• I don’t know what to say about this book. At the first view it doesn’t seem to have enough to entice me to get it, but I’ve read a couple of books you gave 5 stars and I liked those. Btw, I reviewed the Package a couple of days ago, it was a very interesting book.

    • I don’t know which of my books you might have noticed, which I can compare this one to – ‘The Bell In The Lake’ by lars Mytting – or possibly ‘Betty’ by Tiffany McDaniel?

      I couldn’t read this more in depth, slower paced style of literary fiction all the time, without some lighter interludes. However I do really enjoy good visually descriptive writing, as much as a fast-paced storyline and I really could become invested in this author.

      If you want something altogether more light-hearted, then stop by tomorrow when I shall be reviewing a cozy mystery which gives Agatha Christie a run for her money! 🙂

  • This is a part of the US I’ve not read a lot about and I wouldn’t have expected references to the KKK there! I often enjoy sweeping multi-generational stories, especially when they allow time for good character development.

    I just finished The German Girl (good recommendation!) and I’m currently reading Happily Whatever After.

    • Hi Kelly,

      I must admit that I have never visited this part of the US and if I had been asked to describe what I thought it might be like, I would have instantly thought of the quaint ‘Cabot Cove’ style Maine setting, from ‘Murder She Wrote’. This is an altogether much harsher and unforgiving landscape, full of characters whose life has been one long struggle against their environment and each other! I really enjoyed the slow paced and ever-unfolding storyline, reflected in the lush narrative and dialogue!

      I am pleased that ‘The German Girl’ was a hit for you, I really became invested in the characters. I hope that ‘Happily Whatever After’ makes you smile, as it is so completely different in style and storyline. If you do enjoy it, I have just finished reading Stewart Lewis’s latest book ‘One Stupid Thing’, which is due for review in early April.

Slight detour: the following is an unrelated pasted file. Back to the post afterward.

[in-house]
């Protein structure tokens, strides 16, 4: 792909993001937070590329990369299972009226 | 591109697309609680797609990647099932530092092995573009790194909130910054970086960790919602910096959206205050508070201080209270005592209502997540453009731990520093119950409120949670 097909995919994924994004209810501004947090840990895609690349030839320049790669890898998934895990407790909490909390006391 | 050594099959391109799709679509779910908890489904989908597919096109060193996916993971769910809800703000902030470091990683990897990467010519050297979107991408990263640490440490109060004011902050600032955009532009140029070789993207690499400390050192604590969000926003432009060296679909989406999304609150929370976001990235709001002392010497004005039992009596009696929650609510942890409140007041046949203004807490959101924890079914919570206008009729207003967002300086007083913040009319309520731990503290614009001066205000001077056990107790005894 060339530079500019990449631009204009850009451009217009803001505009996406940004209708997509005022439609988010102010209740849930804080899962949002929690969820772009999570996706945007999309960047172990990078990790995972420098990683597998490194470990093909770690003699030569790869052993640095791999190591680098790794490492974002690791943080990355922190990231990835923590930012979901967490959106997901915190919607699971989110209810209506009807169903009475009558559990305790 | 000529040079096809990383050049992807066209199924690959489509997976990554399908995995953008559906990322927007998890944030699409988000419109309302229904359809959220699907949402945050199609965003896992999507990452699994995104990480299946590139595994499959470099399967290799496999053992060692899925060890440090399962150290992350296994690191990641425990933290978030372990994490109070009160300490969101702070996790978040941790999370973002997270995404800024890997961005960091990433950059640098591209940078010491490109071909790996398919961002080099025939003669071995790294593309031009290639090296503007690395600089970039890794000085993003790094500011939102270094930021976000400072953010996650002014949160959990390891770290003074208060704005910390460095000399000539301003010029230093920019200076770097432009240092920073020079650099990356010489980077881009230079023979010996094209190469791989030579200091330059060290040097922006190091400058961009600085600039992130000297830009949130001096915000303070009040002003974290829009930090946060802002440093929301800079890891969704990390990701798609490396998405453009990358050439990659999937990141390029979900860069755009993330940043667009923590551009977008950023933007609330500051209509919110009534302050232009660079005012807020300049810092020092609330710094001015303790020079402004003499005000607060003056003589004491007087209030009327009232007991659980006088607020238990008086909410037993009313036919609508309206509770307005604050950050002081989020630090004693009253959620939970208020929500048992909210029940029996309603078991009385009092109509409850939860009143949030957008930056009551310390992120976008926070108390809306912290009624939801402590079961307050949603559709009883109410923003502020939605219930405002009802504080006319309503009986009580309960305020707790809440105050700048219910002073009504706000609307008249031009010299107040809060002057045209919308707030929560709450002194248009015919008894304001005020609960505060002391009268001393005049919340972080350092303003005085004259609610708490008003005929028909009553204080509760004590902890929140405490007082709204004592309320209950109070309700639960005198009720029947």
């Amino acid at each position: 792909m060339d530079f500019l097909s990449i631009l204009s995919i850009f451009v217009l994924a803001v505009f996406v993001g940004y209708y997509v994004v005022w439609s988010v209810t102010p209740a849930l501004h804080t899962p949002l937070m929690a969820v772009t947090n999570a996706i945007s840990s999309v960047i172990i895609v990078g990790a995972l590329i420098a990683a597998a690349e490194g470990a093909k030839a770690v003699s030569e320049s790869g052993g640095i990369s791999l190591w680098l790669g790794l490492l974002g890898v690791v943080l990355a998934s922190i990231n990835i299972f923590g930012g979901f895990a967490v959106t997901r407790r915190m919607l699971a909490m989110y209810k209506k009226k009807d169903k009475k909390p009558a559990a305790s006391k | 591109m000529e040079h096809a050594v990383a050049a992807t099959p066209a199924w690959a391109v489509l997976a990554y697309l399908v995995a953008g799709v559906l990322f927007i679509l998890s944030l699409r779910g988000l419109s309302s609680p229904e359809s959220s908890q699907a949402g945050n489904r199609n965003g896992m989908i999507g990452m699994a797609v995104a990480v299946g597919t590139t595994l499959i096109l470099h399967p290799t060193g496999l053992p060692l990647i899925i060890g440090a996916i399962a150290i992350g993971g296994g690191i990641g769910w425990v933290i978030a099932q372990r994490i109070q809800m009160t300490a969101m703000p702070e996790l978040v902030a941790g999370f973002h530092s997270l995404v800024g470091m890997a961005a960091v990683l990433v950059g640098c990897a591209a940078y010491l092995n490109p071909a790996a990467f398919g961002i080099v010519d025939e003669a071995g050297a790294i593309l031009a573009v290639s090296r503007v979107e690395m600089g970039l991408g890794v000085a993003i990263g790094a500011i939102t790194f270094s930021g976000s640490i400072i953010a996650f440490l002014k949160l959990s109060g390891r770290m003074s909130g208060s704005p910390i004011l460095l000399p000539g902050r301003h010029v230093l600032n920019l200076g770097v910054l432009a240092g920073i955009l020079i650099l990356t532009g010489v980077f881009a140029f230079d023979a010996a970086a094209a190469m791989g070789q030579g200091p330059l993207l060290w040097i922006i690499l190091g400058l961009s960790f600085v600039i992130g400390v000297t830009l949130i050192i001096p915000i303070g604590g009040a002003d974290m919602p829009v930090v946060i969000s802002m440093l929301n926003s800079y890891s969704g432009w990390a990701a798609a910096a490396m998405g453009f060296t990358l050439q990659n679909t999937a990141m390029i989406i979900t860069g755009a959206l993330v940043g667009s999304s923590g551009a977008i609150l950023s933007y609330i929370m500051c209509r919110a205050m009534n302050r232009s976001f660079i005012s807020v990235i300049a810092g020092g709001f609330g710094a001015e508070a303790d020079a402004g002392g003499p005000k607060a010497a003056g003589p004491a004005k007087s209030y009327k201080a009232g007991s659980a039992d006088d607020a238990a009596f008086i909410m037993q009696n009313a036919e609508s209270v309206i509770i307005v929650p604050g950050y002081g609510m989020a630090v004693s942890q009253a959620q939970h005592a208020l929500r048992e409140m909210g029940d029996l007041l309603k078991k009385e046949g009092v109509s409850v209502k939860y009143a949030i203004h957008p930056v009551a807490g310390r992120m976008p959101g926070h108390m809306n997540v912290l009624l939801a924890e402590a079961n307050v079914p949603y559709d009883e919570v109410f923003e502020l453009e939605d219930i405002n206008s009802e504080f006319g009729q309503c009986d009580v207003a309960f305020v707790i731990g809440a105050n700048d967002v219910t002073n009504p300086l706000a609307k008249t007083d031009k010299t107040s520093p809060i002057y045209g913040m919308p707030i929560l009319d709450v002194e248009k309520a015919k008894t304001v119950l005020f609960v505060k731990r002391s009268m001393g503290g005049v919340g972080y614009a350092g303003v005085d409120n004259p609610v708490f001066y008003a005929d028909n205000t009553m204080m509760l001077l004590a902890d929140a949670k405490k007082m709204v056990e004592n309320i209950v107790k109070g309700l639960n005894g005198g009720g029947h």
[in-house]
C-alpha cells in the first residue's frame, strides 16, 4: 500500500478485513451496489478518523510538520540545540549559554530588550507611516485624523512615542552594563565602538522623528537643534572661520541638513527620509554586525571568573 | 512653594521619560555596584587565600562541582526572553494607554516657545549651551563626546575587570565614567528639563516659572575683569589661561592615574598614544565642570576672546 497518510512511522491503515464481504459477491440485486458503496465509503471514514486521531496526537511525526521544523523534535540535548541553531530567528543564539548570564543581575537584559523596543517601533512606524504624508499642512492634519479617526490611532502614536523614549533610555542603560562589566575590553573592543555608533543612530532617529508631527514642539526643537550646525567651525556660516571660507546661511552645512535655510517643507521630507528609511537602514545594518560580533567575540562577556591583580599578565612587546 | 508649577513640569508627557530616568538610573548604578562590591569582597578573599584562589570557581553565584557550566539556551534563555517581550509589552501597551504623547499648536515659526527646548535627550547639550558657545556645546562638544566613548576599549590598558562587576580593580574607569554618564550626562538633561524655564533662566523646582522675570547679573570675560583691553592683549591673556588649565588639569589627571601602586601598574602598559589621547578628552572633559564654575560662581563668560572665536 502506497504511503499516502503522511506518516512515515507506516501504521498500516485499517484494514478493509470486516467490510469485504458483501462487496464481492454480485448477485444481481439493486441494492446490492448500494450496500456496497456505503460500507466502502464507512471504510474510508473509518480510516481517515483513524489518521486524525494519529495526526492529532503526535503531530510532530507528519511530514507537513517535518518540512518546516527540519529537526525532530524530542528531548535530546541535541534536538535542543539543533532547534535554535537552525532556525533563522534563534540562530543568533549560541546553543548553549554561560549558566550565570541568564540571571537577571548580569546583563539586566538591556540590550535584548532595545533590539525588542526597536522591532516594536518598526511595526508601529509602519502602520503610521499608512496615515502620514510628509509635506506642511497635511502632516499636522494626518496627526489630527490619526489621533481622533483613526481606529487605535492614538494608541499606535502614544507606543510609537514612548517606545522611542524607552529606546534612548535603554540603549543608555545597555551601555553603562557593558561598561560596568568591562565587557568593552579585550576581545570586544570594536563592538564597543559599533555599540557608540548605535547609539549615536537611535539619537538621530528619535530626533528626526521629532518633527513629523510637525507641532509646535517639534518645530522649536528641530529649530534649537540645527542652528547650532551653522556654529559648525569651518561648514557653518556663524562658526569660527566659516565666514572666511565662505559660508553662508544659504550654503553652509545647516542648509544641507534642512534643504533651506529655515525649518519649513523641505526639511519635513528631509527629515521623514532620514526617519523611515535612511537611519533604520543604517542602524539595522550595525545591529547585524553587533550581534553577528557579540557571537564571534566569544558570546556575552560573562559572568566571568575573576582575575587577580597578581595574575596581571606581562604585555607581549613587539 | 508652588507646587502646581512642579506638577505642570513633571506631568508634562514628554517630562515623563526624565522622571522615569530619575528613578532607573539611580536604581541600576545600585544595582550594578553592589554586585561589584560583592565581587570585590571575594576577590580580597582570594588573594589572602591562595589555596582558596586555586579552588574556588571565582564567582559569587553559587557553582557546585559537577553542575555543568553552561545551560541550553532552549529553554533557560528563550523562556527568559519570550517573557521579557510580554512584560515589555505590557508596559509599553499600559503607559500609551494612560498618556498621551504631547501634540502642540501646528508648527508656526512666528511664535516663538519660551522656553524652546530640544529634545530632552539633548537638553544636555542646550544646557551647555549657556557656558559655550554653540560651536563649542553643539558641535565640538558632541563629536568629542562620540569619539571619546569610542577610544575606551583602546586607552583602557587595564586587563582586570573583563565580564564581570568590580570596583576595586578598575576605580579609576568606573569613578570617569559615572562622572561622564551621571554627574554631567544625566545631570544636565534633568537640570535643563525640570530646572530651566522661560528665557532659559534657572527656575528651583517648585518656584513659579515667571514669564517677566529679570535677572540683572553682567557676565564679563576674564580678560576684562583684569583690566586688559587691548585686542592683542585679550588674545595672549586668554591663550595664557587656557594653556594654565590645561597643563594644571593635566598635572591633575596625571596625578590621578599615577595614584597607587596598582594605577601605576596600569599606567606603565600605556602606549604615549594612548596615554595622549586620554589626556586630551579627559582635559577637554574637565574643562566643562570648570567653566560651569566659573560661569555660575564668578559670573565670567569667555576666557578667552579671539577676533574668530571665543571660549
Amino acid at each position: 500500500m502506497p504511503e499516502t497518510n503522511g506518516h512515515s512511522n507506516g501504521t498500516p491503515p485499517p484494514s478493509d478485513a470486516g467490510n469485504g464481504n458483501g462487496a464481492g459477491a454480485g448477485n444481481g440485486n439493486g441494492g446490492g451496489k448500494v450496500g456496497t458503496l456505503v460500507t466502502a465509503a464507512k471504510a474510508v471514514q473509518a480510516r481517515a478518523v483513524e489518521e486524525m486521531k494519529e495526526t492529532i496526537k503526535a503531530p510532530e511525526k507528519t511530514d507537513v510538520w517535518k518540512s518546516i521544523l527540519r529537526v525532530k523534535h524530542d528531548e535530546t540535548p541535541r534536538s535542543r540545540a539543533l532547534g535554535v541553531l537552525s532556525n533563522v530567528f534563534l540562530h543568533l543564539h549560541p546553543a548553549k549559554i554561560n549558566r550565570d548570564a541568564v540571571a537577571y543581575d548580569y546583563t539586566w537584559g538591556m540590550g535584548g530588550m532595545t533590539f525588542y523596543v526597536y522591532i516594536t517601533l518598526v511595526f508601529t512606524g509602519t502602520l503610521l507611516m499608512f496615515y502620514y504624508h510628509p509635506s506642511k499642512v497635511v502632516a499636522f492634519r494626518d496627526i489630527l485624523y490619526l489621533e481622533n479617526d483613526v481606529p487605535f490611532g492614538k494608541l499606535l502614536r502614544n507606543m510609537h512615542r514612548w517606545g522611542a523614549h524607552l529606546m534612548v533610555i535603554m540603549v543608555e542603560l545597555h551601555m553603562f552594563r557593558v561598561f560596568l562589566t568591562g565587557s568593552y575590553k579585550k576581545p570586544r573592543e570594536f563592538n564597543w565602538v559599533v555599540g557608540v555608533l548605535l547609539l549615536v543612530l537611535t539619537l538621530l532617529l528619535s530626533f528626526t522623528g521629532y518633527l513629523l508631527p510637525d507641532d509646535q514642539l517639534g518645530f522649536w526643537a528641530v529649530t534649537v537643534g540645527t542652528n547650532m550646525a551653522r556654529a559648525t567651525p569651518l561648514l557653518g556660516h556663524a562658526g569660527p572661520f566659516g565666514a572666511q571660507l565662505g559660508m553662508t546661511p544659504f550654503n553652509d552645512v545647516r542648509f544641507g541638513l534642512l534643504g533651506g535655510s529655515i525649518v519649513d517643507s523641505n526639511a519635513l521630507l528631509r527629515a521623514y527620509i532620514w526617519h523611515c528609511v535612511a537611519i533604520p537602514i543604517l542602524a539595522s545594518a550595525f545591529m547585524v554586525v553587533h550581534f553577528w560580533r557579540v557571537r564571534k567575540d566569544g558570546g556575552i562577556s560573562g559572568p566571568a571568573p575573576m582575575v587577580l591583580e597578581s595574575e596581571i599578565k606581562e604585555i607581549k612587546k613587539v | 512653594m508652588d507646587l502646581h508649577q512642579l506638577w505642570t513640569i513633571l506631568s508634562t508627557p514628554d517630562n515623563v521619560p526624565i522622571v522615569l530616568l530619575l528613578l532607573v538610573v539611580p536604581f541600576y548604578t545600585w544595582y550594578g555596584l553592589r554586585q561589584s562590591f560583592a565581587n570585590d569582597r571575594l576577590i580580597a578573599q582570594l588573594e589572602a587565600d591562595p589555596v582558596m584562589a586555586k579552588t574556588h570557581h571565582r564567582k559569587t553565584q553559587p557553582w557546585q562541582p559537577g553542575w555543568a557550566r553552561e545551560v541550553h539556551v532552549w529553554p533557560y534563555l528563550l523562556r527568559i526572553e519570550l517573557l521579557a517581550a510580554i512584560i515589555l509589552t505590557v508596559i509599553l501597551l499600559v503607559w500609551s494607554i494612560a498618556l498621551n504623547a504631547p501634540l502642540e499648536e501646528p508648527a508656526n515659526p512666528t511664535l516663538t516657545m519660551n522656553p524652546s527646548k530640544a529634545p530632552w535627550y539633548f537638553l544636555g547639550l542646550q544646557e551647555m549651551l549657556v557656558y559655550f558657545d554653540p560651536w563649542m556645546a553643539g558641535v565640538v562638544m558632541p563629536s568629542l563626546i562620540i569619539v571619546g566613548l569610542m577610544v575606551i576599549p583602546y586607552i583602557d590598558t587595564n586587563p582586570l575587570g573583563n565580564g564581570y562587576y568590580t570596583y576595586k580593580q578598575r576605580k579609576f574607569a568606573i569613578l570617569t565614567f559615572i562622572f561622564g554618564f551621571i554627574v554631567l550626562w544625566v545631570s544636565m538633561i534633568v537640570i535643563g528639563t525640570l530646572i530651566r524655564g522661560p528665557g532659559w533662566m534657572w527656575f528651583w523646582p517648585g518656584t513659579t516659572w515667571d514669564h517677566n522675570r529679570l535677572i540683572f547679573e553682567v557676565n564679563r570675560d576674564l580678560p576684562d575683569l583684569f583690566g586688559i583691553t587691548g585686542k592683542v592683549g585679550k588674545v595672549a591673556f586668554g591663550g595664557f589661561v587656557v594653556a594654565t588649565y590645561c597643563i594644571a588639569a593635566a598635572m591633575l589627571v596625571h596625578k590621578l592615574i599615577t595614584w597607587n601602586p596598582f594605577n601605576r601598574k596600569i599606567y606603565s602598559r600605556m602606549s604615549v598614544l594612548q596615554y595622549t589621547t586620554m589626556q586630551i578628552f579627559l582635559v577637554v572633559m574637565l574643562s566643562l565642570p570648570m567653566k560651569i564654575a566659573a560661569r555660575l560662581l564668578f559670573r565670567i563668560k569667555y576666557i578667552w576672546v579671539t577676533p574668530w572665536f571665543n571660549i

Thanks for stopping by and I’m pleased that some of my recommendations have been to your liking, I always hold my breath when you are having to spend money to read something you haven’t selected for yourself! 🙂

      • Happily Whatever After is definitely not my typical genre these days and I wasn’t really able to relate to the main character’s life in that part of the country, but….. I thought it was lots of fun to read and really liked the majority of the characters (including Page). I zipped through it in two days if that tells you anything.

        • It was definitely a quick read and whilst I couldn’t relate to some of the characters, I was pleased that Page and her brother got their relationship back on track and that they were there for one anther when it counted.

          I’m pleased that you manged to get some enjoyment from the story and that it wasn’t a complete disaster for you! 🙂

    • I just caught your latest jigsaw post and was quite surprised, as this is a little departure from your usual themes and style. It is so busy and colourful, it must have been great fun to work.

      I have been tempted by Jan van Haasteren puzzles when they have been donated into the charity shop, yet have never actually purchased one and I have no idea why. There is a great one called ‘The Library’ which I am definitely keeping my eye open for.

      Perhaps it is because they in some way remind me of a ‘wasgij’ puzzle, and those I just can’t get my head around!

      Thanks for sharing, you cheered up my evening and made me smile 🙂

      • JVH puzzles are my favorite puzzles to work. If you click on my tag for them, you’ll see that I’ve worked many over the years. I don’t think I worked any of his last year, so it was definitely time! I don’t think I’ve see his “Library” puzzle! I’ll have to look for it!

        I’ve never done a Wasgij puzzles and always felt they looked like a “poor imitation” of a JVH puzzle. Still, I bet they’d be fun to work.

        I’ve just begun a new on that is already challenging me… and I’m only trying to do the border!

          • That’s just so annoying, isn’t it? I always spot them just as I have pushed the ‘submit’ button and it’s too late to take the comment back and amend it! Thank goodness for the edit button on my comments posts 🙂 🙂

        • If you want to see what the JVH “Library” puzzle looks like, Amazon have it on display, it looks like great fun!

          I have just finished a Xmas art jigsaw I found lurking in the back of the cupboard. My board is empty right now and I don’t really feel like starting anything new at the moment!

          Good Luck with your new puzzle, I hate borders! 🙂

Written by Yvonne